Longest-serving federal employee Lillie Steinhorn retires
When Lillie Steinhorn retired from the Social Security Administration on May 3, 2000, she ended a 65-year career as a federal employee. Her longevity at the Social Security Administration set a record, making her the longest-serving federal employee. She began on April 28, 1935, as a card puncher in what was then called the Bureau of Federal Old Age Benefits. She remained at Social Security for her entire career, through decades of changes and modernization. From card punching, Steinhorn moved into positions as a dictating machine operator, a statistician, and a research analyst. After working in Washington, DC, for the first few years, she returned to Baltimore, where she had been born and raised. After fifty years with the SSA, Steinhorn explained to an employee magazine that she intended to stay, saying, "I love the people I work with, and it gives me a good feeling to know that I play a small part in helping serve the public."
Steinhorn joined the civil service in the midst of the Great Depression, at a time when the federal government was expanding rapidly in an effort to provide work for millions of unemployed Americans and to revive the economy. It was also a time when thousands of women joined the workforce, often when their husbands and fathers could not find work. During the war years that followed, thousands more women streamed into jobs vacated by men who had gone overseas as soldiers. When the men returned, many of these women were pushed out of their wartime jobs. Steinhorn faced this problem when a supervisor tried to demote her to make room for a returning veteran. Demonstrating her characteristic tenacity, Steinhorn protested and was allowed to keep her job. By the time she retired in 2000, women's presence in the workforce was an accepted part of modern American life.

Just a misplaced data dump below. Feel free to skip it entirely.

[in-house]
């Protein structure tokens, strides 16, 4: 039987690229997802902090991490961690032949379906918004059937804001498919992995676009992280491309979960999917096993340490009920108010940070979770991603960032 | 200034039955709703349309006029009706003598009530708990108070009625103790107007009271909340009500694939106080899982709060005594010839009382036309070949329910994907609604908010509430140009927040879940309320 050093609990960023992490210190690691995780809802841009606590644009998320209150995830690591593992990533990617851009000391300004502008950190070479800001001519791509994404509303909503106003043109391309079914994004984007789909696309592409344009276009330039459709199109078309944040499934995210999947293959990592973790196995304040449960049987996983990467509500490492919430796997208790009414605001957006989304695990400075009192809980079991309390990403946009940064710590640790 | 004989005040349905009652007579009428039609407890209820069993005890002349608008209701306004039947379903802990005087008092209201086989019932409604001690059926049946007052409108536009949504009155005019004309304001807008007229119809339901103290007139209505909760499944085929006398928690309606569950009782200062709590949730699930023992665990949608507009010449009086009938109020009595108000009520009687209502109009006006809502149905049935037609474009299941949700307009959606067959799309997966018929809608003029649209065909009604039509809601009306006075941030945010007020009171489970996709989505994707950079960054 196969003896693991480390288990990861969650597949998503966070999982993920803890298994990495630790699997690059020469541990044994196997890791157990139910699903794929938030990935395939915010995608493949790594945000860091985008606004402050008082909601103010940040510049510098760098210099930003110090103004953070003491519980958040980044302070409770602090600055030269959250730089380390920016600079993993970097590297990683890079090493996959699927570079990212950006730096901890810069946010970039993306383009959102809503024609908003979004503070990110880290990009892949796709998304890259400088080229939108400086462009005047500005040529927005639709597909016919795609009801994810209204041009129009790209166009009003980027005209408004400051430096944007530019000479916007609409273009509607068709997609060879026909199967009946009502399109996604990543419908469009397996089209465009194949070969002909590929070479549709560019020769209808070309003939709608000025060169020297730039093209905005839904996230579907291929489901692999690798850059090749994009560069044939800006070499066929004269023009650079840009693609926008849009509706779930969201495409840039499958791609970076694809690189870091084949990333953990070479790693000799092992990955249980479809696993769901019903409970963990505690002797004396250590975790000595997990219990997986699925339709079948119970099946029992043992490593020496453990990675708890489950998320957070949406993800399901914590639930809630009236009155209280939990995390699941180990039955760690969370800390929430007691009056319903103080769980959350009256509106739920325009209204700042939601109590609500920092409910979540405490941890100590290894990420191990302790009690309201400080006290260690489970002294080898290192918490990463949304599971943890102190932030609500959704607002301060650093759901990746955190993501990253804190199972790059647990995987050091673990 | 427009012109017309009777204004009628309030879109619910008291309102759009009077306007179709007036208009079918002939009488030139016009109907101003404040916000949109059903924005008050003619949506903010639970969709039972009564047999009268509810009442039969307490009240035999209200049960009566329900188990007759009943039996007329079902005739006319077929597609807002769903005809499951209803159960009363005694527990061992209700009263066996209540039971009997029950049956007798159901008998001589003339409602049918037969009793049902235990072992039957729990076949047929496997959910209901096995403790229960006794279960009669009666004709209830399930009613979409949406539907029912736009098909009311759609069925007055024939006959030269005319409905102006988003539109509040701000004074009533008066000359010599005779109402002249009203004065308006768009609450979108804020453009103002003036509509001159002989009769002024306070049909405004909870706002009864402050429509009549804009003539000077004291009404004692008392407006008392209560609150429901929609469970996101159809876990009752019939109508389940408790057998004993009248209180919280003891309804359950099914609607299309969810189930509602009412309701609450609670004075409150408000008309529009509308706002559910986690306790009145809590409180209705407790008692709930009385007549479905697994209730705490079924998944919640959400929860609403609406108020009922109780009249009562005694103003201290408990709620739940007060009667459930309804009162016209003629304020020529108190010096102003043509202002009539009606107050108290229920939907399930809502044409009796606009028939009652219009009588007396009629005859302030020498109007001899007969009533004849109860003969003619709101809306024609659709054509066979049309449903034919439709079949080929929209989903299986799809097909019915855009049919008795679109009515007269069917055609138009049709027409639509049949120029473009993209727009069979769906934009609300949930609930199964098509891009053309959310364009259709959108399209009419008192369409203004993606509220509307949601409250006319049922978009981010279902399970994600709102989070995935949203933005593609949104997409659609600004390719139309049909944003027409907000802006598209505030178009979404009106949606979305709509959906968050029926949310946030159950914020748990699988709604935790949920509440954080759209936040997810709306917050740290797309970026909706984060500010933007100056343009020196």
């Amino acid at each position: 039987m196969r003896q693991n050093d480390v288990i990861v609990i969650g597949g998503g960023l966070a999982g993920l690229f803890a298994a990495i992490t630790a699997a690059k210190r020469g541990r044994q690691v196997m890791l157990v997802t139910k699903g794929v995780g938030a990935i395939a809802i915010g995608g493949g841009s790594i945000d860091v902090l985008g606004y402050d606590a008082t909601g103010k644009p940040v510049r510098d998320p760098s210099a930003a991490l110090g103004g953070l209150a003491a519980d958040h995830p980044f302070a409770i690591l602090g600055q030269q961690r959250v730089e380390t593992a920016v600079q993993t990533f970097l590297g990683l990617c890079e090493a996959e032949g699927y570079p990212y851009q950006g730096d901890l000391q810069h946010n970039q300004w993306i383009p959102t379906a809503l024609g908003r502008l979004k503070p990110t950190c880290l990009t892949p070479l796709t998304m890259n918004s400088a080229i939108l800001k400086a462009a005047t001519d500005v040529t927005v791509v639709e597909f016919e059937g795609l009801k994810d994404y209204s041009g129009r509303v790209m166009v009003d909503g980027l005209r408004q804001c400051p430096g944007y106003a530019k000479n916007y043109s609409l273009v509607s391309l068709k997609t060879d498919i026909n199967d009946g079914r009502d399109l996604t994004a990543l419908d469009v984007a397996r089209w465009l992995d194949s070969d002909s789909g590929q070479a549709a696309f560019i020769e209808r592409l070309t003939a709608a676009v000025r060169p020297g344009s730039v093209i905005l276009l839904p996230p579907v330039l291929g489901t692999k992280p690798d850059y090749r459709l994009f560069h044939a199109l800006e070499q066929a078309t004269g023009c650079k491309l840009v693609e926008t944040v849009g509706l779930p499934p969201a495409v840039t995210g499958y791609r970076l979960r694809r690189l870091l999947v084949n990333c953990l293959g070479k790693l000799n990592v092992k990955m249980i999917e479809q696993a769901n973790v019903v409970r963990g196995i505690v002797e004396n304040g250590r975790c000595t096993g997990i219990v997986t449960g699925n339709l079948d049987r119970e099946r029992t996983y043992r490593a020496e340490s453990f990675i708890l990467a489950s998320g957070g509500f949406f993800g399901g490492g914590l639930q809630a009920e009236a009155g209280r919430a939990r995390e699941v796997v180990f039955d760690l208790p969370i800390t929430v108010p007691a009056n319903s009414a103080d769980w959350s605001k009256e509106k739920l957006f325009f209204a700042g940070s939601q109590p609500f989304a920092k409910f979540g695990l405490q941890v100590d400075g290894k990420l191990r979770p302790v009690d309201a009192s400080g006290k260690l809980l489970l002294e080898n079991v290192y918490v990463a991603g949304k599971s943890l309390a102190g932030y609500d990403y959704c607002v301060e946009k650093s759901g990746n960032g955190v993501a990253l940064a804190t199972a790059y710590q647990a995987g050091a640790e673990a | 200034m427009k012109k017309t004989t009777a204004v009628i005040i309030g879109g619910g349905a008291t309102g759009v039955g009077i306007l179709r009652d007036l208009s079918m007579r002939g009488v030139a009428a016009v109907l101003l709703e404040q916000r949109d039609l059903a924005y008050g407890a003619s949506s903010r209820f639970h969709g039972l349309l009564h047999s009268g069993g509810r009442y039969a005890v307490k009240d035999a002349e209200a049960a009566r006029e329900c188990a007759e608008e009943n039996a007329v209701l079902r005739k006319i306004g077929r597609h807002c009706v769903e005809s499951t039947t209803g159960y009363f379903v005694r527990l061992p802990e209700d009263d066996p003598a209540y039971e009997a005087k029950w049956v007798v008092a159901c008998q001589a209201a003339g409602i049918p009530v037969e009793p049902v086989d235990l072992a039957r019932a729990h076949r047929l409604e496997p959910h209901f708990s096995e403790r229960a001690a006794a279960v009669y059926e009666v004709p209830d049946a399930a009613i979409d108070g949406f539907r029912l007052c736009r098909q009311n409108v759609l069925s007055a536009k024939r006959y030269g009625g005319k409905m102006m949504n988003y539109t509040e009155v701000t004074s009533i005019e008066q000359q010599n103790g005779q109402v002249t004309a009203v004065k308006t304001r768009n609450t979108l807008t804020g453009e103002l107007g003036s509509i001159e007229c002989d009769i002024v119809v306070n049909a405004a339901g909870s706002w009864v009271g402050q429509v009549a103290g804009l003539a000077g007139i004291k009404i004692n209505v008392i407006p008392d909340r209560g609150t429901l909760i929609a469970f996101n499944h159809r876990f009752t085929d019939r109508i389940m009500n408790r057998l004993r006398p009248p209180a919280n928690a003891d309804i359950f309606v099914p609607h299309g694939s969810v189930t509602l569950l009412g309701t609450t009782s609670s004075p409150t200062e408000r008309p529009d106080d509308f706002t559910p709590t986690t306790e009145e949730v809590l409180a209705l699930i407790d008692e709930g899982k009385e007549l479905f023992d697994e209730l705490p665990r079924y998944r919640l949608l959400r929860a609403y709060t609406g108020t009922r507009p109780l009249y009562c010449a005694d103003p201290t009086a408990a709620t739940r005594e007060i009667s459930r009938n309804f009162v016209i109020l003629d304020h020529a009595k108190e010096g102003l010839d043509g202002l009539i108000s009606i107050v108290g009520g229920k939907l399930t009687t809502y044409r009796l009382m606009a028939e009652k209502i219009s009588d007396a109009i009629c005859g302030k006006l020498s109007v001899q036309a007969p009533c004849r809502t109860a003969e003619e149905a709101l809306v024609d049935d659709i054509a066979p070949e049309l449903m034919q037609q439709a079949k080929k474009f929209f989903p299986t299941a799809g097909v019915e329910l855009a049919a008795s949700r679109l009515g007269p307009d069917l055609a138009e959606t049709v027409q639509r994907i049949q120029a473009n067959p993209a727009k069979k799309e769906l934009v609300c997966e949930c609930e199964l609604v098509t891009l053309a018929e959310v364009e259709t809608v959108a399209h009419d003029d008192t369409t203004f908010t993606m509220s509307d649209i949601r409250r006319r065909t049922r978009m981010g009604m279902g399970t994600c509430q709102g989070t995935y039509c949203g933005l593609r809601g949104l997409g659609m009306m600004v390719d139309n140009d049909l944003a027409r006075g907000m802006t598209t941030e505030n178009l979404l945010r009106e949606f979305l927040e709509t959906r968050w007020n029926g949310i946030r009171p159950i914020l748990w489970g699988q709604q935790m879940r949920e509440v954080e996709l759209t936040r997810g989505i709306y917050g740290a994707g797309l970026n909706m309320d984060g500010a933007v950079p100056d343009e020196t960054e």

Outside of her work for the government, Steinhorn was active in B'nai B'rith Women, including in that organization's Dolls for Democracy program. The post-war program created dolls in the likenesses of famous people from American history, for use in elementary school classrooms. A second set of dolls representing different ethnic backgrounds was meant to teach tolerance. Steinhorn also likes to travel, and over the years has visited China, India, Scandinavia, and Costa Rica, among other places. Steinhorn served as one of twenty-nine narrators in the Jewish Women's Archive's Weaving Women's Words community oral history project in Baltimore. She died June 15, 2009.
To learn more about Lillie Steinhorn, visit Weaving Women's Words.
Sources:Jewish Women in America: An Historical Encyclopedia, p. 165; jwa.org/exhibits/baltimore/steinhorn.html; www.ssa.gov/history/lsoral.html; www.ssa.gov/history/oasis/julyaugust1985.pdf; Baltimore Sun, Obituary.